Politicians and pundits have been piling on Rep. Paul Ryan (R-Wis.), possibly the next Speaker of the House, for saying that he’ll accept the job only if he can spend time with his family. Some of the cascade of criticism is vitriolic, of the type that if voiced from the right would be called mean spirited and divisive.
Ryan is being called a hypocrite, or worse, for having the means to spend time with his family, but for voting against a law requiring paid maternity leave. It’s regularly pointed out that the United States is the only industrial country in the world that doesn’t grant paid maternity leave. (The source, the Organization for Economic Cooperation and Development or OECD is here.) Less often pointed out is the fact that the U.S. law does require that maternity leave be granted, but not necessarily paid.
Just a few thoughts:
- With all the blathering, I have read almost nothing about who should pay for it (taxpayers or employers), Or if the government pays for it, how it should be funded. Or how much it would cost (i.e. add to the deficit). These are all practical and realistic considerations that we are obliged to consider, but are largely ignored.
- That’s because it is not a topic for rational discussion. As one commentator said, Ryan should have a “change of heart.” How revealing. This is a matter of passion and emotion and good feeling. Instead of calling for a change of heart, the commentator should be calling on Ryan to change his mind.
Finally, there’s this: To borrow the immortal words of Hillary Clinton, “What different does it make?” One study tried to determine that and came up with the answer: Paid maternity leave does not make that much difference. The study, “What Is the Case for Paid Maternity Leave?” by Gordon B. Dahl, Katrine V. Løken, Magne Mogstad, Kari Vea Salvanes from the National Bureau of Economic Research is found here.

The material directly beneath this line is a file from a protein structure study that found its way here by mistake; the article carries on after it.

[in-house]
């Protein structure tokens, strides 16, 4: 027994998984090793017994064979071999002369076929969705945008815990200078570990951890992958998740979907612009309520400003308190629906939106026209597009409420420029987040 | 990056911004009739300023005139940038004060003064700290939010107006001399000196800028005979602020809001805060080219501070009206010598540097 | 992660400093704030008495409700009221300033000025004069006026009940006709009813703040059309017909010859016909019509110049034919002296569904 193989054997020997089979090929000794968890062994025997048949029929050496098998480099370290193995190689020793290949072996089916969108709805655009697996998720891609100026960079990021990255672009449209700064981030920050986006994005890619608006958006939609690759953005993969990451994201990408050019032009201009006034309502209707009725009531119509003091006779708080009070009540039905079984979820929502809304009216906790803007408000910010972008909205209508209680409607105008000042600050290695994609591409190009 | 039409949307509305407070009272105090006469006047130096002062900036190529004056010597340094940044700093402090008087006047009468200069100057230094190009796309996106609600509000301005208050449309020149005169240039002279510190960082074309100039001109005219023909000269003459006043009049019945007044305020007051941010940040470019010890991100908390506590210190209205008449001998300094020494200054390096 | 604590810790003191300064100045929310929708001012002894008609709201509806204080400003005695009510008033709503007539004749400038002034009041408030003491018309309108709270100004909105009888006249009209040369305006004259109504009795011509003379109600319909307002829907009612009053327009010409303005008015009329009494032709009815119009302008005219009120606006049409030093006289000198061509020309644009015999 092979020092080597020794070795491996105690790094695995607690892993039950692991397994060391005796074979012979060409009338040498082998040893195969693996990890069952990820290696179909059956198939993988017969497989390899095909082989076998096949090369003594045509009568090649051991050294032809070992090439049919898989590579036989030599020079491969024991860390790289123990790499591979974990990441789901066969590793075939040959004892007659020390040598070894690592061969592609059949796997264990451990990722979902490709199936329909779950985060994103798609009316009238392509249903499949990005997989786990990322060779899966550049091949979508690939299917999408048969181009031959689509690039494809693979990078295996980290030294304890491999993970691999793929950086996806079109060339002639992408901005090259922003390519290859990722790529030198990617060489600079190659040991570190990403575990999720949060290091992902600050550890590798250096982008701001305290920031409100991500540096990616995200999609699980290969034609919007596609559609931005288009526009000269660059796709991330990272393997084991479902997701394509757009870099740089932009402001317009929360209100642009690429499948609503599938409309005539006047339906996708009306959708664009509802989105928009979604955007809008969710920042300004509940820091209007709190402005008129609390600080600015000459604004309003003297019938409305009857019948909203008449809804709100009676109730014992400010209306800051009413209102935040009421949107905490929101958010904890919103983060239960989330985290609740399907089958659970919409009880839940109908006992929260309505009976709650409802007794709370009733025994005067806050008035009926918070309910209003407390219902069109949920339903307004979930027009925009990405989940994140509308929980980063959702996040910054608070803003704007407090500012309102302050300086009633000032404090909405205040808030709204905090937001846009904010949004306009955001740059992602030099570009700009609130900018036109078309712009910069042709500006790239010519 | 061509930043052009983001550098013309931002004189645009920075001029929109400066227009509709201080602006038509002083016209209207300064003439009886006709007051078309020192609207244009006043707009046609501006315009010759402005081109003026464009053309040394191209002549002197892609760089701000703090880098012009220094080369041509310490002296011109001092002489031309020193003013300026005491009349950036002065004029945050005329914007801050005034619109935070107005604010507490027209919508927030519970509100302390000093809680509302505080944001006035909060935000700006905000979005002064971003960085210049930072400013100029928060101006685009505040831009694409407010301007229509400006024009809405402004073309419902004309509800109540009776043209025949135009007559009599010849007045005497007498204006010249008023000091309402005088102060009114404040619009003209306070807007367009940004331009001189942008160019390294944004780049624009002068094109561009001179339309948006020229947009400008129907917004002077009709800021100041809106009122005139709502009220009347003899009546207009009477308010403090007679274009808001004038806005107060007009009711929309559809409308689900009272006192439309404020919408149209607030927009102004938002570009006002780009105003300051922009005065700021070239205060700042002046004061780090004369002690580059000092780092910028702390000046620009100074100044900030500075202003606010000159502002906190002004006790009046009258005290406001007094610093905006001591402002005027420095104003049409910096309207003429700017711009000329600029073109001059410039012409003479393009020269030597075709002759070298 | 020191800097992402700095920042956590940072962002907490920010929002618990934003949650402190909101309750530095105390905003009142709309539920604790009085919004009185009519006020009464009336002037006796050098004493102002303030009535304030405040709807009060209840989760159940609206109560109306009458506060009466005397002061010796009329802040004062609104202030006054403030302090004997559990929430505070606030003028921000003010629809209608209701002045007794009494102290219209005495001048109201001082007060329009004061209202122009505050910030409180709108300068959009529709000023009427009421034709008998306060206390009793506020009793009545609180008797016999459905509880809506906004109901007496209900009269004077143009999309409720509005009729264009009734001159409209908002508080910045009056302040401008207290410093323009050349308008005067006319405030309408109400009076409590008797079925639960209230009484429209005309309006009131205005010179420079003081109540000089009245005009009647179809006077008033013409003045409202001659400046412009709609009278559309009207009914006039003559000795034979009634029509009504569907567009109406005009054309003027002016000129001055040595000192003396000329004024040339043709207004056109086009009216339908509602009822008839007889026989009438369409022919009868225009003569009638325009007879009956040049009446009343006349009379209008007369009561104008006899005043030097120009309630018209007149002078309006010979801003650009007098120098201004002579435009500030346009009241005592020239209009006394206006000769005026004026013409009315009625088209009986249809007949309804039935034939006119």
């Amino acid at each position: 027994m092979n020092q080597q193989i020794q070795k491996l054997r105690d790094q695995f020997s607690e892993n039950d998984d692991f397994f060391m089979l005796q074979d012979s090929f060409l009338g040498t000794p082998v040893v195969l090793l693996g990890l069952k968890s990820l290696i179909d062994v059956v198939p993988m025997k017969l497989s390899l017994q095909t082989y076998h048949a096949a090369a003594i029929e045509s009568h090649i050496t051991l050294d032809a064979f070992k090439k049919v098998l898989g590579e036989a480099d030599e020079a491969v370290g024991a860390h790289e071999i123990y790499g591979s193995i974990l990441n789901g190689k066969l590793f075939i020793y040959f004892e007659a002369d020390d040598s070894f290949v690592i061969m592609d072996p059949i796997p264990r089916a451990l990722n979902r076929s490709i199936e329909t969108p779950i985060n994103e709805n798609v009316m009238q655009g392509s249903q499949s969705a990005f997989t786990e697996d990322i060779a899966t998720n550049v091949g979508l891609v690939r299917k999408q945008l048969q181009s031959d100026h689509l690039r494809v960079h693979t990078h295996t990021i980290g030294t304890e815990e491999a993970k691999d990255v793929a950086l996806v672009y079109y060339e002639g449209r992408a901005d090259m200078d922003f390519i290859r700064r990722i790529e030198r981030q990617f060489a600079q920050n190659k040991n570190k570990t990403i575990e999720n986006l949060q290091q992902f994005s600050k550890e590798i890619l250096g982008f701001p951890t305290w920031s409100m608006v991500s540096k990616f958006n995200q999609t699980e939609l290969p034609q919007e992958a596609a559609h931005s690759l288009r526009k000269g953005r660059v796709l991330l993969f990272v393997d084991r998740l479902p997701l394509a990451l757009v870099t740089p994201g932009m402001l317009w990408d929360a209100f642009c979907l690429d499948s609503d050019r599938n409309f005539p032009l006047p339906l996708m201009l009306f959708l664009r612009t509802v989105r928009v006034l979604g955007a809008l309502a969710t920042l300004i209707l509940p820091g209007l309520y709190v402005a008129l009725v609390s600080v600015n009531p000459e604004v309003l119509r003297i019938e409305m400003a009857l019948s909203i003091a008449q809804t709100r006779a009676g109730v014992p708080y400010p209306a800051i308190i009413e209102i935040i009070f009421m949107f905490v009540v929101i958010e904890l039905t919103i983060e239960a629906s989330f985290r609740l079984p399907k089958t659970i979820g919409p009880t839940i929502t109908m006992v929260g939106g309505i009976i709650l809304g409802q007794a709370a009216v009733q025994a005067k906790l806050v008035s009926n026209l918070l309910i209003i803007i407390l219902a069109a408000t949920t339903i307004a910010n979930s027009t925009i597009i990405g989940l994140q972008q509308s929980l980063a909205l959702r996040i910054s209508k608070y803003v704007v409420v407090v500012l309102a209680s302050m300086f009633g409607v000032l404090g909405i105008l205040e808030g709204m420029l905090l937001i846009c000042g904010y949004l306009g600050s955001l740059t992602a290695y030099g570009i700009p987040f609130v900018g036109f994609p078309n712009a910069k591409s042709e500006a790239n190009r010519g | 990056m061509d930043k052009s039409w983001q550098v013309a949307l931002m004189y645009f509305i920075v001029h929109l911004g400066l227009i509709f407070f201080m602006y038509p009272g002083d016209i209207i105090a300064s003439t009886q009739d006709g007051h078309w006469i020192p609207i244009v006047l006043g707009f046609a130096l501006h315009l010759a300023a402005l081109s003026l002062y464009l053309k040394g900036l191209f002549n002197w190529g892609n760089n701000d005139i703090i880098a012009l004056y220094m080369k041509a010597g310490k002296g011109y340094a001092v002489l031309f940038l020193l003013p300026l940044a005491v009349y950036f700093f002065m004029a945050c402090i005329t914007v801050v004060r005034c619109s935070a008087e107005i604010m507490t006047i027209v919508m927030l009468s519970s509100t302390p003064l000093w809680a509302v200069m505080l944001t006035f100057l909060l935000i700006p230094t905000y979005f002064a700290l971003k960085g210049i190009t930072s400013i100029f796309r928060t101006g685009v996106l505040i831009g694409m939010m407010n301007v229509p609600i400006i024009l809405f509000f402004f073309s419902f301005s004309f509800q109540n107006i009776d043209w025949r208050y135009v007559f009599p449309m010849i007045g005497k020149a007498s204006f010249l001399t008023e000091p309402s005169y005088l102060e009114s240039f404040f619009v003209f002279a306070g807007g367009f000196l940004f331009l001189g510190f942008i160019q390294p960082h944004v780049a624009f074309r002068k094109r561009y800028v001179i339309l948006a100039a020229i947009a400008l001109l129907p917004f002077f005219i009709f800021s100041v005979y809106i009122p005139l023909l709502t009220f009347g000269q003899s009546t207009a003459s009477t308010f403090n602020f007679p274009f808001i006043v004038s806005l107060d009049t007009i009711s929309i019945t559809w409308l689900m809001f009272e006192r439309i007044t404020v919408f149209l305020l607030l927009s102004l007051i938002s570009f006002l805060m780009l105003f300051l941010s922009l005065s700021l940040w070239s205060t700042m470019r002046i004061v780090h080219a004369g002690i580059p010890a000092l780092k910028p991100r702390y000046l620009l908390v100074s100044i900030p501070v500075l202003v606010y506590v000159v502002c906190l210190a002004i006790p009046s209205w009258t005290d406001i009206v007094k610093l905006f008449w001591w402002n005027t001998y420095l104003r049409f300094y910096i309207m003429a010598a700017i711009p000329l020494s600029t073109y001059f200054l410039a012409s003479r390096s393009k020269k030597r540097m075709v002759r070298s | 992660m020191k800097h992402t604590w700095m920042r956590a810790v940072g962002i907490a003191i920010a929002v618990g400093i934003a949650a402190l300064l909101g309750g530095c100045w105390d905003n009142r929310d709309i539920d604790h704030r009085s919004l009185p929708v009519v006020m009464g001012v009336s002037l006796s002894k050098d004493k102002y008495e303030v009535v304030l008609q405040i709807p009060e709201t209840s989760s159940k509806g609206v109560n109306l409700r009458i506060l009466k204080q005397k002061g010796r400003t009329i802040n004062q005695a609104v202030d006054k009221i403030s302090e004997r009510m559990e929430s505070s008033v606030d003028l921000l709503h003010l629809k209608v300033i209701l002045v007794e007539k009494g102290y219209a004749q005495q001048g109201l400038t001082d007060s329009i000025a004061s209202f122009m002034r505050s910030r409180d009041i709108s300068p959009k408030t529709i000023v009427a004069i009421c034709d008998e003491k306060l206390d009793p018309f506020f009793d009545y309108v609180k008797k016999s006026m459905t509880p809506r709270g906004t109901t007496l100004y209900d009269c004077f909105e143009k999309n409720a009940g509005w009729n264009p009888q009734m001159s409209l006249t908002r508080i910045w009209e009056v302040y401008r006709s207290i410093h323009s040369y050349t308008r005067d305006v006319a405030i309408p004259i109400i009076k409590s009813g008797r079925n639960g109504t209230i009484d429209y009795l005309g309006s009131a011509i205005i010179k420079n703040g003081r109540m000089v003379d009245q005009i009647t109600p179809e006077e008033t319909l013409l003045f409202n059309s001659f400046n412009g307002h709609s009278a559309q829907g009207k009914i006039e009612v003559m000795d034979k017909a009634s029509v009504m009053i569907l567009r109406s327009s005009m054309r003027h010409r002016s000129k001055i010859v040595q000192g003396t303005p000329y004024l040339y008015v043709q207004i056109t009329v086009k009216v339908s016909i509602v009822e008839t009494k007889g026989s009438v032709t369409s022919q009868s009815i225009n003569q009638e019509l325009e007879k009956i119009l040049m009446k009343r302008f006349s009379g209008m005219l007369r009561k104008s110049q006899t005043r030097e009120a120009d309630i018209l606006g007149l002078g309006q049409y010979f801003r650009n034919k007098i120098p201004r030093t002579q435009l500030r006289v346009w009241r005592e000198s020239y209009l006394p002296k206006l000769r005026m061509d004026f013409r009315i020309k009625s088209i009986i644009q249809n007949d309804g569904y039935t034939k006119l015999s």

It’s worth quoting at length:
We assess the case for paid maternity leave, focusing on parents’ responses to a series of policy reforms in Norway which expanded paid leave from 18 to 35 weeks (without changing the length of job protection).
Our first empirical result is that none of the reforms seem to crowd out unpaid leave. Each reform increases the amount of time spent at home versus work by roughly the increased number of weeks allowed. Since income replacement was 100% for most women, the reforms caused an increase in mother’s time spent at home after birth, without a reduction in family income.
Our second set of empirical results reveals the expansions had little effect on a wide variety of outcomes, including children’s school outcomes, parental earnings and participation in the labor market in the short or long run, completed fertility, marriage or divorce. Not only is there no evidence that each expansion in isolation had economically significant effects, but this null result holds even if we cumulate our estimates across all expansions from 18 to 35 weeks.
Our third finding is that paid maternity leave is regressive in the sense that eligible mothers have higher family incomes compared to ineligible mothers or childless individuals. Within the group of eligibles, the program also pays higher amounts to mothers in wealthier families. Since there was no crowd out of unpaid leave, the extra leave benefits amounted to a pure leisure transfer, primarily to middle and upper income families.
Finally, we investigate the financial costs of the extensions in paid maternity leave. We find these reforms had little impact on parents’ future tax payments and benefit receipt. As a result, the large increases in public spending on maternity leave imply a considerable increase in taxes, at a cost to economic efficiency.
Taken together, our findings suggest the generous extensions to paid leave were costly, had no measurable effect on outcomes and regressive redistribution properties. In a time of harsh budget realities, our findings have important implications for countries that are considering future expansions or contractions in the duration of paid leave.
You might not agree with this empirical evidence, but at least you should concede that this debate should be considered one, as Vice President Joe Bidden now famously said, not between “enemies” but between opponents.
Here are some criticisms of Ryan:
- Paul Ryan Gives His Staff Paid Family Leave. No, He Doesn’t Want It Guaranteed For You.
- Paid Leave This Week: Yelp for Family Leave, Free Maternity Clothes, and Paul Ryan’s Hypocrisy
- Paul Ryan, Opponent of Paid Family Leave, Demands Congress Respect His Need for Family Time
- Paul Ryan, Speaker? Paul Ryan, Hypocrite.
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